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Costumes for kids

Adorable angels, scary skeletons, and green dinosaurs--these are all potential costumes parents can buy for their children. However, sewing them yourself can a more rewarding experience and opportunity to share time with your children.   

Glue & go costumes for kids : super-duper designs with everyday materials
Holly Cleeland ; photographs by Larry Lytle.
New York : Sterling Pub. Co., c2004.
Imagine the most fantastic, creative costume and what comes to mind? How about a glittering snowflake? An incredible, many-legged lobster? Or even a huge cupcake? Making amazing costumes like these is easy, using a little glue and a few ordinary supplies. Best of all, you won't see your costume anywhere else. Beware of one-eyed monsters! "Cyclops" is a large, awesome-looking puppet with costume arms that you can move using dowels. He will hang out all night perched on your shoulder, attracting plenty of attention. Make a splash without leaving dry land as a "Speedboat." Decorate yours with painted flames across the sides and add a splendid aluminum foil engine box. You may not win any races, but you could come home with first prize for the best costume! What's that ringing I hear? It could be coming from you, because now you've turned into a "Cell Phone." White plastic cups make perfect buttons. Everybody you meet trick or treating will ask if you have any messages for him! Soar through the night as a giant "Paper Airplane." This unbelievable glider is a lot larger than any you've made from a sheet of paper. Don't save these costumes for Halloween -- wear them at parties, parades, and whenever you feel like having fun. Book jacket.
     
Tricks & treats : the ultimate Halloween book
Deborah Harding.
Pleasantville, N.Y. : Reader's Digest Association, c1998.
With this great guide to celebrating the spirit (and spirits) of Halloween, no special magic is needed to enjoy the latest trend in family fun. 100+ color photos and illustrations.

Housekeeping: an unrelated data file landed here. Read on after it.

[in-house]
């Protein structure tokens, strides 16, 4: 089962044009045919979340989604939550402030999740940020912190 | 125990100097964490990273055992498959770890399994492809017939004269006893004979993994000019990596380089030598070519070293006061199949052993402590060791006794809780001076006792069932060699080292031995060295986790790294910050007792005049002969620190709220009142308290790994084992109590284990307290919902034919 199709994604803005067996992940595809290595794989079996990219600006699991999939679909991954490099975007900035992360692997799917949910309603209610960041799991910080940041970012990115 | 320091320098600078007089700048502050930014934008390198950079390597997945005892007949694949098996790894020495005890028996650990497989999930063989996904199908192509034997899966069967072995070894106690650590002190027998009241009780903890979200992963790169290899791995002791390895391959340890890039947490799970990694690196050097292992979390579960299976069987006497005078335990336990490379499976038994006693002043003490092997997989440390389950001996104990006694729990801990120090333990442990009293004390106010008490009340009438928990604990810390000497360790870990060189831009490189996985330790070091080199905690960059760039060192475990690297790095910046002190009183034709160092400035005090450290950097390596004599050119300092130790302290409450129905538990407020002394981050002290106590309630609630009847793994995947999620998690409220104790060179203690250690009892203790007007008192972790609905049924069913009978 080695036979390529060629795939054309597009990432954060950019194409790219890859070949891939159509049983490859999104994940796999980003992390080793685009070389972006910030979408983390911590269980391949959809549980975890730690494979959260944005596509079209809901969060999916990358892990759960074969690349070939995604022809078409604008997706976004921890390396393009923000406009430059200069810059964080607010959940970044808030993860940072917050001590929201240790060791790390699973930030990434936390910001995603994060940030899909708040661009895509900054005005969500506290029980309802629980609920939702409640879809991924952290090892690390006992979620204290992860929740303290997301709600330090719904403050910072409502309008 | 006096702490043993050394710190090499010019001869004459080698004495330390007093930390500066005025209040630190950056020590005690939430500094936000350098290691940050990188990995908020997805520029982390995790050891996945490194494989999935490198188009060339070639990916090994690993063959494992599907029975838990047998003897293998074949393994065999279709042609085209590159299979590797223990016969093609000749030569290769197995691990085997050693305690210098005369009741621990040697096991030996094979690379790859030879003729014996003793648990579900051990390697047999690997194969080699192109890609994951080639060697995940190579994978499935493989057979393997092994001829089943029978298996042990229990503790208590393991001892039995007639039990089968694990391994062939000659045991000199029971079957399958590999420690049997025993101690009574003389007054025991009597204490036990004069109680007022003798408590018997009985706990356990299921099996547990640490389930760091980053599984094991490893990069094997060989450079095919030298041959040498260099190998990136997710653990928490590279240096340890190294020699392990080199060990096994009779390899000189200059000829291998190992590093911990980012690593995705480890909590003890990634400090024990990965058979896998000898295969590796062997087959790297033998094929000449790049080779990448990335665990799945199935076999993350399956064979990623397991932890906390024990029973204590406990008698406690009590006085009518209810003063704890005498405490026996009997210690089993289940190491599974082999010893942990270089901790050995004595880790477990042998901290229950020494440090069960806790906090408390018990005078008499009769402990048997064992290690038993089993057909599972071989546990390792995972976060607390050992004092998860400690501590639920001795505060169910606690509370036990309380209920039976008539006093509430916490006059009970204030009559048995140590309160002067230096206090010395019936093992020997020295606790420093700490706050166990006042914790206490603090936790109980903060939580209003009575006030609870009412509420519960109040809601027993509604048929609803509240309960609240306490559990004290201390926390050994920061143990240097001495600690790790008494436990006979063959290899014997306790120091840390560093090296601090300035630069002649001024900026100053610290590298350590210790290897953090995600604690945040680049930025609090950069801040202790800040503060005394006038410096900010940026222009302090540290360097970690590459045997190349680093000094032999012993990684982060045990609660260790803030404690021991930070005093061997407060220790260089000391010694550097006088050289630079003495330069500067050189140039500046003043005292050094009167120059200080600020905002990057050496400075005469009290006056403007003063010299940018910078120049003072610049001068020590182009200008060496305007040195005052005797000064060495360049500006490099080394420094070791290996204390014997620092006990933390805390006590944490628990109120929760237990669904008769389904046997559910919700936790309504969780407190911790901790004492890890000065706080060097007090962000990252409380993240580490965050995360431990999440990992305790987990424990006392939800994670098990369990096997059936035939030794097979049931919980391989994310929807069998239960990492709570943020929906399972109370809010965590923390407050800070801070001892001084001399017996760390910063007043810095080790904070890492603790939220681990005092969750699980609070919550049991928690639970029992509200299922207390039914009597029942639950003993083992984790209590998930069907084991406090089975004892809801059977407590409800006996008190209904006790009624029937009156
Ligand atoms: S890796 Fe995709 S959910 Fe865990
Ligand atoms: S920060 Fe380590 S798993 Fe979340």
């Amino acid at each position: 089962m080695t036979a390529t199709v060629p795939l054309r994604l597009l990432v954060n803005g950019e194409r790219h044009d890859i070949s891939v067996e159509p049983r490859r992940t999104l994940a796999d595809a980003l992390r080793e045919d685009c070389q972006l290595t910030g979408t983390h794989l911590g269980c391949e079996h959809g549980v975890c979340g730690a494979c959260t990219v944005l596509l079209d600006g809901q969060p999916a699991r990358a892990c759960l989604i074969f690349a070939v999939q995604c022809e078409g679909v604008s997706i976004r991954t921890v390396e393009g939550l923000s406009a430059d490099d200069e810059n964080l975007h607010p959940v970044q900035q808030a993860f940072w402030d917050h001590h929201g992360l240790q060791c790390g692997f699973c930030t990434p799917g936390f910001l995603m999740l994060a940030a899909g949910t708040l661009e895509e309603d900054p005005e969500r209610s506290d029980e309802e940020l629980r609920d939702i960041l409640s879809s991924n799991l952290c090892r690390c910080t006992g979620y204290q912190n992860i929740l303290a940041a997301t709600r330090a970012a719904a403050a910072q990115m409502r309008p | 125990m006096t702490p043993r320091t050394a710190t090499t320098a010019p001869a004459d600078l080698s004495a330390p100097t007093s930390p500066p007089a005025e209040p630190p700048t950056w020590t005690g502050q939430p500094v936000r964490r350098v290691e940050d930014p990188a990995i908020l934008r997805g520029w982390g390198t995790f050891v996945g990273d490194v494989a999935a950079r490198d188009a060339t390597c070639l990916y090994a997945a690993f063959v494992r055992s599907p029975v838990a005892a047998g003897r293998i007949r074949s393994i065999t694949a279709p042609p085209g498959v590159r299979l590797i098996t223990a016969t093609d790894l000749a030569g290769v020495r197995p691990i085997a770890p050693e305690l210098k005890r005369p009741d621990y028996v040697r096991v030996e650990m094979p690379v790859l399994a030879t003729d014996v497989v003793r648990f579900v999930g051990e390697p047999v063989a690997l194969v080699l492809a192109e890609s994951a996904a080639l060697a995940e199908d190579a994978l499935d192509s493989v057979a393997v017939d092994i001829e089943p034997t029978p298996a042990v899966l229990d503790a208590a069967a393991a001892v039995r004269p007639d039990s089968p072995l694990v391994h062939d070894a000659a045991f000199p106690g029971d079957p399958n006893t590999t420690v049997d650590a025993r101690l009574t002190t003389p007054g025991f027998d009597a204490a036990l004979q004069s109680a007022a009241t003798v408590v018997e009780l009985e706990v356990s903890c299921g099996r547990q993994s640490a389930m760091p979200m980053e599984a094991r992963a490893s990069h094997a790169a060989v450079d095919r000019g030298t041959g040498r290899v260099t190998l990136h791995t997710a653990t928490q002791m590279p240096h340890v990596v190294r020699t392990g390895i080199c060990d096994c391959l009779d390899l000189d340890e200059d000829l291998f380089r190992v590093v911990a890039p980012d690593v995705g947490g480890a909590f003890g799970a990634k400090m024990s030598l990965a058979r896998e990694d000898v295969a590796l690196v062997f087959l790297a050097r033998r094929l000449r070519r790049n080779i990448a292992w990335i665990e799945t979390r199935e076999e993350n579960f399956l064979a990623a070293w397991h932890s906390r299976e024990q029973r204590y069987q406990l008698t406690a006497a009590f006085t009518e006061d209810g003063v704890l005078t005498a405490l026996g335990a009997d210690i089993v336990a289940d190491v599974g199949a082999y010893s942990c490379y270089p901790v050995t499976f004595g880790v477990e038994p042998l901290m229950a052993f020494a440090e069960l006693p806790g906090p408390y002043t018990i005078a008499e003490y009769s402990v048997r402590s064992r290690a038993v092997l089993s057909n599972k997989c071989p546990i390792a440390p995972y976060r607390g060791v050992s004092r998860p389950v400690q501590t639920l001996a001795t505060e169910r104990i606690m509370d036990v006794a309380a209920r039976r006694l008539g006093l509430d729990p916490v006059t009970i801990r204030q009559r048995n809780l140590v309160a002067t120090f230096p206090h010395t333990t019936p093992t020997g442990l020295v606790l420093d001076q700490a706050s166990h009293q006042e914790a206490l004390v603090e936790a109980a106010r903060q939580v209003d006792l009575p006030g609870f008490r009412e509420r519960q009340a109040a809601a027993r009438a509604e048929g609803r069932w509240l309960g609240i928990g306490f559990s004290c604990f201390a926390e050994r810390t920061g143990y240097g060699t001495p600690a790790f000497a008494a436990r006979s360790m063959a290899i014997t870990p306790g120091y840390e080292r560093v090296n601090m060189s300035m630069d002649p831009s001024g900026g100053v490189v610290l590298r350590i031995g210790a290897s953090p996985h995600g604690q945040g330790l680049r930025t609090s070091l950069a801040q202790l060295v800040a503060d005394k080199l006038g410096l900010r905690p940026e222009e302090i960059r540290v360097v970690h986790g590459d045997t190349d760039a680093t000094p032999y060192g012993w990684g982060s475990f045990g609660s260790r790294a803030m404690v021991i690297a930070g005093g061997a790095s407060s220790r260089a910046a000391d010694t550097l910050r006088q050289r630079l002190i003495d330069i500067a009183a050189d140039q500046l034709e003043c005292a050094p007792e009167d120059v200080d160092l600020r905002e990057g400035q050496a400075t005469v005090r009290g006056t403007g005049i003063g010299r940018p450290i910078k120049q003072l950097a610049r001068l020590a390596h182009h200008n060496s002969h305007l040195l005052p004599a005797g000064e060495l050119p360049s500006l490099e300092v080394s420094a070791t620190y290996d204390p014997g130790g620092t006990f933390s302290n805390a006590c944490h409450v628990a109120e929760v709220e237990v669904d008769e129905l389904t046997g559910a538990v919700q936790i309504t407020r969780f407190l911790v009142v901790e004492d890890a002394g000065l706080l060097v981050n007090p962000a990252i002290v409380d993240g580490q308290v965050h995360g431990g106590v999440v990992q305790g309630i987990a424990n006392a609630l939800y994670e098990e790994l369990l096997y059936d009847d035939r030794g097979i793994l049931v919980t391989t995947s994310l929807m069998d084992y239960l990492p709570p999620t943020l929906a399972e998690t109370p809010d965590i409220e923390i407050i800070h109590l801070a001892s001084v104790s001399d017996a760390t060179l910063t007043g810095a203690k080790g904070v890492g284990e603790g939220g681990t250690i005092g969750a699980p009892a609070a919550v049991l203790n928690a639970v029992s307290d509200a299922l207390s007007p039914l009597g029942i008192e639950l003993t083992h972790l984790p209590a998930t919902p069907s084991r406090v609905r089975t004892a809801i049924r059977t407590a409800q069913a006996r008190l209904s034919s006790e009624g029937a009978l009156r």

Child's play : quick and easy costumes
written and illustrated by Leslie Hamilton.
New York : Crown Trade Paperbacks, c1995.
With Child's Play: Quick and Easy Costumes for Special Occasions and Everyday Play, author Leslie Hamilton has provided the definitive guide for creating safe, easy, and imaginative children's costumes. From a rock star to a washing machine, Hamilton offers loads of creative costume ideas that are easy to design and will delight your child. Who knew that costume design could be so effortless? With easy-to-read, easy-to-follow instructions Child's Play makes it possible for even the most domestically-challenged parent to create more 70 fabulous costumes. Also included are activities and games devised to engage your child's imagination before, during and after the costume-making process. Best of all, the imaginative yet simple costumes outlined in chapters like: No-Sew Costumes, Paper Bag Costumes, and Fabric Costumes call for costume supplies that can be found around the house and any specialty items like fabric, jewelry, and masks, which you may want to buy, can be recycled again and again as your children's tastes change.
     
History of children's costume
Marion Sichel.
New York : Chelsea House, c1983.
  1. Includes index.
  2. Bibliography: p. 71.
     

You do not need to be a professional seamstress. Instead, having a simple pattern, colorful materials, matching threads, and a good sewing needle or sewing machine, is all you need to get started.

Children’s costume pattern books have been around for years. Page through one of these and any parent will find creative ideas for a costume for their child.  Specialty costumes are often found in Halloween costume books.

Ideas for costumes

Bat
Dragon
Egyptian
Leaf
Robot
Wizard
Baseball player
Ghost
Angel

Use these tips to make a costume your child will enjoy wearing:

  • Apply surface embellishments, such as appliqués, before construction. Remember to press seam allowances open and press each loop flat, with seams centered. Pumpkin faces are a good example of this.
  • Padded wings can be used for costumes such as angels, birds, butterflies, or other winged creatures. Wings are designed with a layer of foam between layers of fabric. To add additional support, wire may be stitched around the outer seam allowances.
  • Wings can be sewn directly to the back of another part of the costume, or be made detachable, using a hook and loop tape. Elastic harnesses may be used to fit over the shoulders.

Whether it is for Halloween, or a theme party, children love interesting costumes to wear! Ask your child what they would like to wear. Keep them part of the sewing process. Costumes should be a fun item for kids to wear!

Article by: St. Louis Public Library staff